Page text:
In a ventless system, wet clothes start in the drum. A condensing chamber, which can be plastic or metal, is cooled. Then the air inside the dryer drum is heated. As the drum spins, the interior heated air takes up moisture from the wet clothes. This moisture-laden air is then circulated through the cooled condensing chamber, which produces condensation, or a change of the moisture in the air into its liquid form of water [source: Lee]. The condensation then leaves the unit by the water drainage tube. The dry, hot air is then recirculated with the clothes, and the process repeats itself [source: Creative Laundry Systems, Inc.].

Whether you choose a vented or ventless unit, all-in-one combination units offer a range of program options to best fit your fabric care needs. You can wash and dry your clothes in one process, or you can also set the units for a "dry only" or "wash only" cycle [source: Equator Advanced Appliances]. Units also offer a range of settings, including delicates, timed drying and extra rinse [source: Creative Laundry Systems, Inc., Equator Advanced Appliances, Summit Appliance].

So how efficient are washer dryer combos?


Washer Dryer Combo Efficiency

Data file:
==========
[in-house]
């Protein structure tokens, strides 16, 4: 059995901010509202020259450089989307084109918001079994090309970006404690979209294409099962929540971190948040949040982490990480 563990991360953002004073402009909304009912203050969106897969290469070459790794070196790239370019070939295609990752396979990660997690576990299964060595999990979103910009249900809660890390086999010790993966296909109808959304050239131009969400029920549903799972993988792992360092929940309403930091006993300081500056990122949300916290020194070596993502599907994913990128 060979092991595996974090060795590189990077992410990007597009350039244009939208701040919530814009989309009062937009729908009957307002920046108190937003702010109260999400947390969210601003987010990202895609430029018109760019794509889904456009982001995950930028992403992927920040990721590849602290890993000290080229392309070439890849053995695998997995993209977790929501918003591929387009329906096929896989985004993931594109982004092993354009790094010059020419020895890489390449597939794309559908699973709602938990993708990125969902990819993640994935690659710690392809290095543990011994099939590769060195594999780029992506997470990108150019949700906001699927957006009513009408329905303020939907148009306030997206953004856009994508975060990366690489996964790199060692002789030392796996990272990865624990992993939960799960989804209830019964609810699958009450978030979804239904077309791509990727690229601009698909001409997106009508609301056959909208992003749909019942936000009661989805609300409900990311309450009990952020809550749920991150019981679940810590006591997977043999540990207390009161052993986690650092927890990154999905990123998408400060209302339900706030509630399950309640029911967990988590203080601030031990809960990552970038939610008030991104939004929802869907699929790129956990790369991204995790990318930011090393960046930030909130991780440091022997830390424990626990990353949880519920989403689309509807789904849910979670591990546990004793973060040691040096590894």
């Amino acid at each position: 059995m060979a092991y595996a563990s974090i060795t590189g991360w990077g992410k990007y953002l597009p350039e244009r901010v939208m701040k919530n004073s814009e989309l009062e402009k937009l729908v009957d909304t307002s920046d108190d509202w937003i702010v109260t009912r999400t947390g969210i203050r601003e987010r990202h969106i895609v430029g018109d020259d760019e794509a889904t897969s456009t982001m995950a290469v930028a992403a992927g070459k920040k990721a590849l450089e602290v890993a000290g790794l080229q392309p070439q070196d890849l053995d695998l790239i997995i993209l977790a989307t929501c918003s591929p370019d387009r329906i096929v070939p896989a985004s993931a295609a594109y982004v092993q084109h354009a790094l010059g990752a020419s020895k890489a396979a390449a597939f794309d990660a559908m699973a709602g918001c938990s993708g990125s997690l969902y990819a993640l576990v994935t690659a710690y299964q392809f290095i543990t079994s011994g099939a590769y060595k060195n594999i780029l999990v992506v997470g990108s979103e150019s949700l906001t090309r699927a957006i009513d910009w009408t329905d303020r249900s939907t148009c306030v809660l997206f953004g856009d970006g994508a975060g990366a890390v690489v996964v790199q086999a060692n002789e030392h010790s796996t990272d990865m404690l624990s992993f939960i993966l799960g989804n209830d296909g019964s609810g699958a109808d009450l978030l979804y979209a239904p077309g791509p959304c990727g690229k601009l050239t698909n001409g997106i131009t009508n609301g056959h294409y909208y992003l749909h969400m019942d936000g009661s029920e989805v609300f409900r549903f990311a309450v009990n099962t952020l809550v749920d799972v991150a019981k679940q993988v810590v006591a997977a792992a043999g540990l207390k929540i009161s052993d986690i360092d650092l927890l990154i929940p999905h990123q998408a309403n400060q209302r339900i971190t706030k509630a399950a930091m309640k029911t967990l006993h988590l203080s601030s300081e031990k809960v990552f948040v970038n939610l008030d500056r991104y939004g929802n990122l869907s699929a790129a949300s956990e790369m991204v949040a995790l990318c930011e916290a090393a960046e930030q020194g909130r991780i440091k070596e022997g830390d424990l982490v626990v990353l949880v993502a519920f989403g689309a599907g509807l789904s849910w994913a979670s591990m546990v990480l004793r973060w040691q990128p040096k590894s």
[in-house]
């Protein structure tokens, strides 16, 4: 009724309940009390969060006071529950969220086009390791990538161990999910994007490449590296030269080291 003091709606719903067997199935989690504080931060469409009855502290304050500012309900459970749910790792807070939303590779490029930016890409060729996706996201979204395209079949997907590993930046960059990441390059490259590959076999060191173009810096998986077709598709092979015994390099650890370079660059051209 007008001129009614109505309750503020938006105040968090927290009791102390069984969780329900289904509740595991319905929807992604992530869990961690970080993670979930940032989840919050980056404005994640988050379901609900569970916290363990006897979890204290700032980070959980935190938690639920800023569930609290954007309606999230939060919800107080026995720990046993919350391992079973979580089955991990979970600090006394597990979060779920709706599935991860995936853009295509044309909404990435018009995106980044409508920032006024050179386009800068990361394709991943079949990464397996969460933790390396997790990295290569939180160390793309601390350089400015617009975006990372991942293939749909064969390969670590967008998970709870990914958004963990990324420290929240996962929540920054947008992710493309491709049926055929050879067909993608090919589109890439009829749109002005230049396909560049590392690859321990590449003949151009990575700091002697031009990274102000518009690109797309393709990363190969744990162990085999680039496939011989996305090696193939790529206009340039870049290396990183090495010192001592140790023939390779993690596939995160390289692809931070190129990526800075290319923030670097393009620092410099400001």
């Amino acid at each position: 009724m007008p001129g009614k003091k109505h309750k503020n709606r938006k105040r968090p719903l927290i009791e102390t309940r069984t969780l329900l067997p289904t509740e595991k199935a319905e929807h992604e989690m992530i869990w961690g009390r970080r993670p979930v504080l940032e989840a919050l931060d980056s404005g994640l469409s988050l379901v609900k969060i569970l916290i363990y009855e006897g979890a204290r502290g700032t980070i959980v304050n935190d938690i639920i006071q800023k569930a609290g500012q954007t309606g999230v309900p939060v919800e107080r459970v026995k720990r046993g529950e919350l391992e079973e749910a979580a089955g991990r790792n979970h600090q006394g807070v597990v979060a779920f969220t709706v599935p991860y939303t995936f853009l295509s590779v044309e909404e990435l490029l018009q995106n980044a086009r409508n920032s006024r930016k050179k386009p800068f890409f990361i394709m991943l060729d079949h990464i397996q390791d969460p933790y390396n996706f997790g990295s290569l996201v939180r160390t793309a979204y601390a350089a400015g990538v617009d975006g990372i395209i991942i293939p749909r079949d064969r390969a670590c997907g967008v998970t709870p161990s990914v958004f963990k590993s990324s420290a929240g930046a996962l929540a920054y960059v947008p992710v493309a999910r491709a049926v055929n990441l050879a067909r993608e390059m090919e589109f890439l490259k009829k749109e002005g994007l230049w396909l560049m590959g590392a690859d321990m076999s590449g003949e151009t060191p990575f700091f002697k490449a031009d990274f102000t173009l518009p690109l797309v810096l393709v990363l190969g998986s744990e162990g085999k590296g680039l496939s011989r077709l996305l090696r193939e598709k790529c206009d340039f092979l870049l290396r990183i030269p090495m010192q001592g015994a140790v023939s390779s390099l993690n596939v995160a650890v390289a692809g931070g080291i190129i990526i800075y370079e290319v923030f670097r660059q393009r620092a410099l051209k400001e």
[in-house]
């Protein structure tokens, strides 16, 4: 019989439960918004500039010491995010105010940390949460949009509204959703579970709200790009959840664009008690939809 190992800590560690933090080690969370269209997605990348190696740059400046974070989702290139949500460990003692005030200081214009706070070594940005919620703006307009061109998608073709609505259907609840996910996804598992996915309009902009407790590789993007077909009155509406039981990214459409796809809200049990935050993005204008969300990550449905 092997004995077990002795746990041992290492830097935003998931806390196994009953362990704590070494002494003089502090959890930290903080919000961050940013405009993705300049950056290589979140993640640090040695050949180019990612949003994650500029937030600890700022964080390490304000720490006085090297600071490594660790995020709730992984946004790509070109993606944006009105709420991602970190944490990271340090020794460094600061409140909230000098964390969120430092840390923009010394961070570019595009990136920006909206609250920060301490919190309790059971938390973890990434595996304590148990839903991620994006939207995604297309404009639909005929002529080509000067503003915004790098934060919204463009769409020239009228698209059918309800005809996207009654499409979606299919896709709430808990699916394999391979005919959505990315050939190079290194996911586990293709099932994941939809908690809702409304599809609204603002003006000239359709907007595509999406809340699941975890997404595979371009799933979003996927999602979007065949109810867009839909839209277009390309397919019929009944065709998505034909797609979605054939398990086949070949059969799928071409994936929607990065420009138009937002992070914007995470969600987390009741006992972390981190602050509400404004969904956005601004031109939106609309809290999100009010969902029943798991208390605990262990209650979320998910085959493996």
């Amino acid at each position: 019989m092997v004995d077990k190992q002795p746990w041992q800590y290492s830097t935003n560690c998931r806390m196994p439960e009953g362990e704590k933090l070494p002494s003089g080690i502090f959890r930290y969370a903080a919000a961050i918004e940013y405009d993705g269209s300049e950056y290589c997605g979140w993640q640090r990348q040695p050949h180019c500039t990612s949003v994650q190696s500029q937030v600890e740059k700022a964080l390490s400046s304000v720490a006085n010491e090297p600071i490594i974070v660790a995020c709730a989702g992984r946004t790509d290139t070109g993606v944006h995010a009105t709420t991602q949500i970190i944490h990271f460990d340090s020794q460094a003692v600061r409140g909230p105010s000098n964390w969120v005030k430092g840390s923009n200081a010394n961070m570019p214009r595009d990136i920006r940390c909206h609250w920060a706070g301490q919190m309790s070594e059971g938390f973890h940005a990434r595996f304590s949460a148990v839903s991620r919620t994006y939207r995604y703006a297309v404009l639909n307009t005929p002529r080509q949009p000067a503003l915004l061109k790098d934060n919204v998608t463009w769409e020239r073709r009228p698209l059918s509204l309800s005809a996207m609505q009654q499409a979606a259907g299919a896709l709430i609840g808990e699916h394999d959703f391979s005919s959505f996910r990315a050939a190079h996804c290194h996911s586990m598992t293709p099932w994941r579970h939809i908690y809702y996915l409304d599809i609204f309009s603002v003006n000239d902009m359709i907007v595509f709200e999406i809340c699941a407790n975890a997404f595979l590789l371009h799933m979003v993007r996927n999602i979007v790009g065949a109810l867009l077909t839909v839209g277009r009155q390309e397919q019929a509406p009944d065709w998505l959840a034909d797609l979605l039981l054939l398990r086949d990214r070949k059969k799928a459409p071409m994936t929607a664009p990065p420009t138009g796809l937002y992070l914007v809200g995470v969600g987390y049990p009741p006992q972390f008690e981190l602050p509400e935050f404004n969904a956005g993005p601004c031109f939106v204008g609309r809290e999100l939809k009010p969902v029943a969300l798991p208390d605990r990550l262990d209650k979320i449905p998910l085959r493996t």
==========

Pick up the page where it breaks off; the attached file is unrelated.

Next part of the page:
This set from 1955 might be connected, but it's about twice the size of a current washer dryer combo.
Tom Kelley/Getty Images

When choosing between a separate washer and dryer or an all-in-one combination, there are some advantages and drawbacks that should be considered. One of the most obvious advantages of an all-in-one unit is the space savings. Since many of these units are about the size of a standard dishwasher and can fit under a countertop, they offer those with limited space a laundry option [source: Lee]. Since you don't have to run a vent outside, the ventless versions offer even more flexibility of positioning.

Along with space savings, there is also an element of time savings. Since these units have settings to let you both wash and dry at the same time, you don't have to worry about remembering to switch over the laundry. This may also alleviate the need for a second wash if you forget to switch over those wet clothes and they start to smell moldy.


Finally, all-in-one units can be energy savers. First off, the washing portions of these machines work much like front-loading washing machines. Front-loading washing machines typically use less water than traditional top-loading units; for this reason, these units also use less energy to heat the reduced amount of water [source: Federal Trade Commission, California Energy Commission]. Front-loaders also can spin more quickly and usually produce drier clothes at the end of the cycle, meaning less time in the dryer [source: Federal Trade Commission, California Energy Commission].

All-in-one units do have their drawbacks, or at least qualities that you should consider before purchasing one. While washer dryer combos are space-saving, that can mean a reduced capacity when it comes to load size [source: Lee]. Maximum load sizes for a combined wash-and-dry cycle can range from 6-10 pounds depending on the unit [source: LG Electronics, Ariston]. A cycle for an all-in-one unit can also take a longer time than stand-alone machines, ranging from about 2-3 hours [source: Lee, LG Electronics].